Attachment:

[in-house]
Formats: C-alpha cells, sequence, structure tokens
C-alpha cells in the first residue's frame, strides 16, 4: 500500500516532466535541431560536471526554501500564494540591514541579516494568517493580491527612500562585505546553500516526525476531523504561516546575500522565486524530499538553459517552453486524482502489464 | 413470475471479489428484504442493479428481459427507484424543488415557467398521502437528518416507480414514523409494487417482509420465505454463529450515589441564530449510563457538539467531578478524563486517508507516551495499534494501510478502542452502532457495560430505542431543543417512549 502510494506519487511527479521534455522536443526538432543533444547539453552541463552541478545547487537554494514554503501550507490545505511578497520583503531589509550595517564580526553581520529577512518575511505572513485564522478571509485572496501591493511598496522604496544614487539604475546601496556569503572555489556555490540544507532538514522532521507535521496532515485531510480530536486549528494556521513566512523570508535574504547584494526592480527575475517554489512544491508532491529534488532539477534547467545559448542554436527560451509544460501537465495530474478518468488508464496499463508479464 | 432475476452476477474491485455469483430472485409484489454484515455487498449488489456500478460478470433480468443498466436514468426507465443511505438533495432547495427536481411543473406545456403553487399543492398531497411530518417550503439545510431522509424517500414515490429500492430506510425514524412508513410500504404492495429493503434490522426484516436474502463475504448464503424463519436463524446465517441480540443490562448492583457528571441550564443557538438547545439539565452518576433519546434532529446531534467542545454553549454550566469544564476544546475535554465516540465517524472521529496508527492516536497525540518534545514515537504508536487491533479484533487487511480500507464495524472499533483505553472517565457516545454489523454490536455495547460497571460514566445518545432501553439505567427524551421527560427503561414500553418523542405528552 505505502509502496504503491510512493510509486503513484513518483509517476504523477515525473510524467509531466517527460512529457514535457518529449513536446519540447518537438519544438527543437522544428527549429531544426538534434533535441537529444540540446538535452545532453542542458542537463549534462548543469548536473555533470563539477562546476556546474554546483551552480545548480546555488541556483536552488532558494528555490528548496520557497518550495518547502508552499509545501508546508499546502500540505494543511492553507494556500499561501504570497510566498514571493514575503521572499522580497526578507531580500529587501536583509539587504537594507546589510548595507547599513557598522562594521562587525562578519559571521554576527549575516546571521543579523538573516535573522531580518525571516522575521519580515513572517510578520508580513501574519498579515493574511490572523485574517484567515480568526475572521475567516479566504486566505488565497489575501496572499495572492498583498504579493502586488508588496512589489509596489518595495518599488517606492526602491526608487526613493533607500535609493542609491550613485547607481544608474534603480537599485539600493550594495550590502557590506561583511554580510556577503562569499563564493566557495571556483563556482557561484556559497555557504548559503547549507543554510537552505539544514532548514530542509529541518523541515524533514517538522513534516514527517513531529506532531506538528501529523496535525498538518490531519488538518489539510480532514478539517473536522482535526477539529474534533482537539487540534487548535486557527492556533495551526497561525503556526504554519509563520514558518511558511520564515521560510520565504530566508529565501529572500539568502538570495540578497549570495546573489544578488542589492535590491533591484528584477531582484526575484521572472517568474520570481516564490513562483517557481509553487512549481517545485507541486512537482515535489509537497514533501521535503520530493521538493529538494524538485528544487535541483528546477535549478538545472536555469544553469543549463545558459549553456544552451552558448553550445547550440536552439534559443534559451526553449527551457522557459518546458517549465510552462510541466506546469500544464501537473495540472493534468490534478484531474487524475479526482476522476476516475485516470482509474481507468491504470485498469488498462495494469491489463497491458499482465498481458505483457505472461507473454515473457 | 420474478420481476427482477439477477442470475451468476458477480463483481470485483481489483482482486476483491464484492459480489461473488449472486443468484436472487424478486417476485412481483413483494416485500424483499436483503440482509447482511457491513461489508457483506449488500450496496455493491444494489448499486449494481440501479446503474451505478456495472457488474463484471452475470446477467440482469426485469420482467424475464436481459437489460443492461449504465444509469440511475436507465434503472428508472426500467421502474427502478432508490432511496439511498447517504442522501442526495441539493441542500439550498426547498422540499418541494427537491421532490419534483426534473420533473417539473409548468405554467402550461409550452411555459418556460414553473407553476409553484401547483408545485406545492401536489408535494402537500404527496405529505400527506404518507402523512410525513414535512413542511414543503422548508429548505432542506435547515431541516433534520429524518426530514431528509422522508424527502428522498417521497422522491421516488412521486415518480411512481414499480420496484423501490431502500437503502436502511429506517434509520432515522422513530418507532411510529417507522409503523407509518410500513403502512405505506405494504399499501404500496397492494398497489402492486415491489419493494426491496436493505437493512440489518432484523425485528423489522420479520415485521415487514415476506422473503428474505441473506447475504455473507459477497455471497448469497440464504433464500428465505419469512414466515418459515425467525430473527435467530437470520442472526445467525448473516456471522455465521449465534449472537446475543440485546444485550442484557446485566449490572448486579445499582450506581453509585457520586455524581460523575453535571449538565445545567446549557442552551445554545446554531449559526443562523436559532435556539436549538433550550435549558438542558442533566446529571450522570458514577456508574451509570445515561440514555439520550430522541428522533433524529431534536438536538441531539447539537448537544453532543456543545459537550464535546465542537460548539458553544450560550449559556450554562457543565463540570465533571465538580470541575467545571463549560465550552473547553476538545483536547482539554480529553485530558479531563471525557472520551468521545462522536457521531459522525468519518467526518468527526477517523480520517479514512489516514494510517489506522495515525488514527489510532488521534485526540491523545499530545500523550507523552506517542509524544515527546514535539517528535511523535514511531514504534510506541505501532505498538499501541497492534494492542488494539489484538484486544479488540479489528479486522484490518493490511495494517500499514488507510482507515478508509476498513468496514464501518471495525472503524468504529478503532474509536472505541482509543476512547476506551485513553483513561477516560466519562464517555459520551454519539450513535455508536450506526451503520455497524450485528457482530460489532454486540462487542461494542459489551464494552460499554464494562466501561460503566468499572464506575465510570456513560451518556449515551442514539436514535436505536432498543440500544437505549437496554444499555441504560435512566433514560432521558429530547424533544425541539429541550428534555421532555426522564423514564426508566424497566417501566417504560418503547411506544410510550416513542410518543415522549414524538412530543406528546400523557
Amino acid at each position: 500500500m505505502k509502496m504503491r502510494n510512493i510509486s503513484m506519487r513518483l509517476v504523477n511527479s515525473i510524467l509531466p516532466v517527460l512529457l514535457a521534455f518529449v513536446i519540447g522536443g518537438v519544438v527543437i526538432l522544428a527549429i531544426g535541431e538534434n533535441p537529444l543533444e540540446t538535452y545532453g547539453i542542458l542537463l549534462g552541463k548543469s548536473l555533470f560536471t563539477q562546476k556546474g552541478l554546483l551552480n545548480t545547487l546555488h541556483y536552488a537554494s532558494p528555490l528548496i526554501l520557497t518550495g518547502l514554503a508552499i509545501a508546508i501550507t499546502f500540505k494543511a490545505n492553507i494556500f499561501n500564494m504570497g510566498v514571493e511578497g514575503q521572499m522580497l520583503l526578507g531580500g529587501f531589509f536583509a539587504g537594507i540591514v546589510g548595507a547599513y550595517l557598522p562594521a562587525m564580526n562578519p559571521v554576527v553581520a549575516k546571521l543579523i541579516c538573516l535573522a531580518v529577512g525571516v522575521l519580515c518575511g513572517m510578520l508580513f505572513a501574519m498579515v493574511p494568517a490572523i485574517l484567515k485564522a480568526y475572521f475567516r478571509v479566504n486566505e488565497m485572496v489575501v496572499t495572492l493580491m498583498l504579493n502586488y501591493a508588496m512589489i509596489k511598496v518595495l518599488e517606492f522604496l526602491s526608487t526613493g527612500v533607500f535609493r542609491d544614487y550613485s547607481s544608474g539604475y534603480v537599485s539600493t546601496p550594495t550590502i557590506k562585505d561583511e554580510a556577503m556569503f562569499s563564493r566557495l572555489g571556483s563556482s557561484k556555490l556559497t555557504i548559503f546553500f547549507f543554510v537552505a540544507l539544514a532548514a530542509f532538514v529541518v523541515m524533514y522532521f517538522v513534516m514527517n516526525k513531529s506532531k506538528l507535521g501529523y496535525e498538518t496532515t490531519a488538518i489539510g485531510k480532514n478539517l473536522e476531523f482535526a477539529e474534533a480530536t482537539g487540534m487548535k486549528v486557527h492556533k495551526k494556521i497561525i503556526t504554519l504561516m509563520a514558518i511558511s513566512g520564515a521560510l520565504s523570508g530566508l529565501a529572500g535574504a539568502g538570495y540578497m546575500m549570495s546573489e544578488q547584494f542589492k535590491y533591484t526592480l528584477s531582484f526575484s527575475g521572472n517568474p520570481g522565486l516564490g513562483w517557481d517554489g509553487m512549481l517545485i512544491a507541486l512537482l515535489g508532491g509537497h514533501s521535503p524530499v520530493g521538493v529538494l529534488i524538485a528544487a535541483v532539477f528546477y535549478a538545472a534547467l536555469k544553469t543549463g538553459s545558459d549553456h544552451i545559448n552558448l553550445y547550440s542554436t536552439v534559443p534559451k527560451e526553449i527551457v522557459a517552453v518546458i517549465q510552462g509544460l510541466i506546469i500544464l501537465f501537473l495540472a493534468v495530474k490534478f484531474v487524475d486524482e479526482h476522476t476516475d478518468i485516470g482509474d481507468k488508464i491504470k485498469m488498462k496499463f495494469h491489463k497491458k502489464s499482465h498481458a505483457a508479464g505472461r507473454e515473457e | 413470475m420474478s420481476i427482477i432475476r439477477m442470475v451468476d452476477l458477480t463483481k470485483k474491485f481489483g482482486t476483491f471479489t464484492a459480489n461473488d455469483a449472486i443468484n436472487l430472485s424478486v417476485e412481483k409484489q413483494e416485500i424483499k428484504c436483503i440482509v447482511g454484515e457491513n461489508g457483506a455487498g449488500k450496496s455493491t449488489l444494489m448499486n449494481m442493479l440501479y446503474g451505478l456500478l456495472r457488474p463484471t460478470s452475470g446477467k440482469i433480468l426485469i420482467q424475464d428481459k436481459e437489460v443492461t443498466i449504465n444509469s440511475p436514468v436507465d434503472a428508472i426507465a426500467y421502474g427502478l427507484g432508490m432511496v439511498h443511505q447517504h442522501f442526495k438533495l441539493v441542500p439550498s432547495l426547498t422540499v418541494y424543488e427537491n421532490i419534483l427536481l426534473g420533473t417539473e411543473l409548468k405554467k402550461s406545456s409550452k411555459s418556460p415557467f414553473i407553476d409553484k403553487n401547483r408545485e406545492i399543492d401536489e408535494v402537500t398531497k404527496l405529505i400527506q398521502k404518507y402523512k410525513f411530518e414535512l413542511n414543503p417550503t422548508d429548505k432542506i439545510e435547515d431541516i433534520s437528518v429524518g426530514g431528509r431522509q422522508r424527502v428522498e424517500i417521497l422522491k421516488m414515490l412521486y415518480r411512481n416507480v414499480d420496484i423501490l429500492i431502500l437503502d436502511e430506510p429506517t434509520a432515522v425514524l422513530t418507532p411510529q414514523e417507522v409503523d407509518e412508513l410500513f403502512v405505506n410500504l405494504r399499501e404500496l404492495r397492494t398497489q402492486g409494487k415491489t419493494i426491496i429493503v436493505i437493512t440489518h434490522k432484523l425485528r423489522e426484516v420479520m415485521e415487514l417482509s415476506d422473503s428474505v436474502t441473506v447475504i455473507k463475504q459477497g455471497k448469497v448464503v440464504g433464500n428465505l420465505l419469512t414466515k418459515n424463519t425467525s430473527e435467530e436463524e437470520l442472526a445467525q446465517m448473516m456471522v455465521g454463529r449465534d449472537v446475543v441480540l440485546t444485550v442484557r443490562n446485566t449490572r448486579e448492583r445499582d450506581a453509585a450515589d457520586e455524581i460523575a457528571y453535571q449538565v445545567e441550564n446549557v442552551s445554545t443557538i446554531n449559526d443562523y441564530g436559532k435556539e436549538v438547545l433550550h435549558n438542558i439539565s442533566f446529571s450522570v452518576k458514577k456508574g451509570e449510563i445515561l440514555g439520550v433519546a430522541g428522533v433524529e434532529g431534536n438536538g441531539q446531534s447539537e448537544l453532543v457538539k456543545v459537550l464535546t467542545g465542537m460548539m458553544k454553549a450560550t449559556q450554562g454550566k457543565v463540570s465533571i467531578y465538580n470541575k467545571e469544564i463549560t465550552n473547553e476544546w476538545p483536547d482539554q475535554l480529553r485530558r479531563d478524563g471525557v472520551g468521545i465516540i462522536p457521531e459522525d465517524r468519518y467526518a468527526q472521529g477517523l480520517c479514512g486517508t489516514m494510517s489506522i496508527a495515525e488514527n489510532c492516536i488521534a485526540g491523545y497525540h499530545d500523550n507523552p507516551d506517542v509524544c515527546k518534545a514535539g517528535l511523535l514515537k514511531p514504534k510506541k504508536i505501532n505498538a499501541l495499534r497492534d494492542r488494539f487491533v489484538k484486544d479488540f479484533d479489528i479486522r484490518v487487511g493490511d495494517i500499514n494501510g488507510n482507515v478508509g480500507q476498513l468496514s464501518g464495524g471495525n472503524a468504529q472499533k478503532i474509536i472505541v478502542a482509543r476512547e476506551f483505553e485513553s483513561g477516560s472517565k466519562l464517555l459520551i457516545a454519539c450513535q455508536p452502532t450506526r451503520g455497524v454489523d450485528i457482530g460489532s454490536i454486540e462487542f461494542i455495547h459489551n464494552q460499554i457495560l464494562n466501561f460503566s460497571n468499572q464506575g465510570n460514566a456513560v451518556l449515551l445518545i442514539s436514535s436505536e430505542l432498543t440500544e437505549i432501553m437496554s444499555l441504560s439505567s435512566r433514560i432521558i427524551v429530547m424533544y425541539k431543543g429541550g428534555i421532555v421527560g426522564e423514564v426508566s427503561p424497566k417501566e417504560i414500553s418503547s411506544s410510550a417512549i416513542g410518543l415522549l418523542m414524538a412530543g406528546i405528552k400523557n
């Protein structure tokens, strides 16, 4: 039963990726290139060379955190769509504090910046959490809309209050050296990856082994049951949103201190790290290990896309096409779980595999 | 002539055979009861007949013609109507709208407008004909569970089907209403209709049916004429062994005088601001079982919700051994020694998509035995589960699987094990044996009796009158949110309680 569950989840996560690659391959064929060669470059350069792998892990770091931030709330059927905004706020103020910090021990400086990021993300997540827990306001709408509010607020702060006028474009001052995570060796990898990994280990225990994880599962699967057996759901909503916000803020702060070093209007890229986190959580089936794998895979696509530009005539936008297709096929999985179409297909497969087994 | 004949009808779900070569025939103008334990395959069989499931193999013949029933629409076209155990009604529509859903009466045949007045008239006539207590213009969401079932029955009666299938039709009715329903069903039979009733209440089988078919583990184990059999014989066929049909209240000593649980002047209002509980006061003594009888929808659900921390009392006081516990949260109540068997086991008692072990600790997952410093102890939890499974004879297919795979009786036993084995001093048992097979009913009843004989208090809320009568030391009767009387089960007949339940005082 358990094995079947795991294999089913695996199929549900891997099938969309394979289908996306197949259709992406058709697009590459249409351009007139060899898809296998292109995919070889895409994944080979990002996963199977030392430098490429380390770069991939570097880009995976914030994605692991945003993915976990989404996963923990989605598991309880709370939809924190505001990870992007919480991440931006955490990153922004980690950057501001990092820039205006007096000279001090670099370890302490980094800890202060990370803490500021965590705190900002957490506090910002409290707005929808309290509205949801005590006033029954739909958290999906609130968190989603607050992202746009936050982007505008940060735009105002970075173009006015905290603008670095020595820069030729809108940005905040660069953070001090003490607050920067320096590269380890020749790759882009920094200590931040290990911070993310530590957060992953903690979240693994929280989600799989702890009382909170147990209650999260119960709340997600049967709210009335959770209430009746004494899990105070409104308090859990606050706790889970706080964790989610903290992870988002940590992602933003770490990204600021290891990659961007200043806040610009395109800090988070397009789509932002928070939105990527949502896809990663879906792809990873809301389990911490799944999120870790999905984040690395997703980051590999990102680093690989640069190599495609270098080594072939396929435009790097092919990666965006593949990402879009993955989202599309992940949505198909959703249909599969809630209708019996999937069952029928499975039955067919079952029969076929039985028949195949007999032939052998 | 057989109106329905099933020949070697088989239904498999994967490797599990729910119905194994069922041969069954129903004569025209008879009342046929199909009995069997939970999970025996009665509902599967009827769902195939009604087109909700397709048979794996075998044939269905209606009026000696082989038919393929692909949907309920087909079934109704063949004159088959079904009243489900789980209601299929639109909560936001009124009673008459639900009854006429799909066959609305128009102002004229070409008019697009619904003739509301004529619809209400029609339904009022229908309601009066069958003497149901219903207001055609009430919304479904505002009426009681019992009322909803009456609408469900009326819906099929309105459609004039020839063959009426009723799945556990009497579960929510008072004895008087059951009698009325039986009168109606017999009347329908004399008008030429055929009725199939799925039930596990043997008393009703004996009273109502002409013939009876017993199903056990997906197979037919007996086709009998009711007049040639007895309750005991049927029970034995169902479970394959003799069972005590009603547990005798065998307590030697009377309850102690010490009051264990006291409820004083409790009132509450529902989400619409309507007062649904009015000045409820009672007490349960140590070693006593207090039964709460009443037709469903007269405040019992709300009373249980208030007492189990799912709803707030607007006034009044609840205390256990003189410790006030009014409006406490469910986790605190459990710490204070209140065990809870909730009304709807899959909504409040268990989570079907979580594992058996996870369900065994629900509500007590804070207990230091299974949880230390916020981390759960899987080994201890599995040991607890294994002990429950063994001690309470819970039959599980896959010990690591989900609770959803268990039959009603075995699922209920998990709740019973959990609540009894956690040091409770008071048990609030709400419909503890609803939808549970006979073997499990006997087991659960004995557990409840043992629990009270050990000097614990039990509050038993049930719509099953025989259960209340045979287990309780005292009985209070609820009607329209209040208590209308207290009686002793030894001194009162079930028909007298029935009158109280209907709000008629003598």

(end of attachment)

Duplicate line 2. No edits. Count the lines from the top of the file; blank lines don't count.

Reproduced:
Formats: C-alpha cells, sequence, structure tokens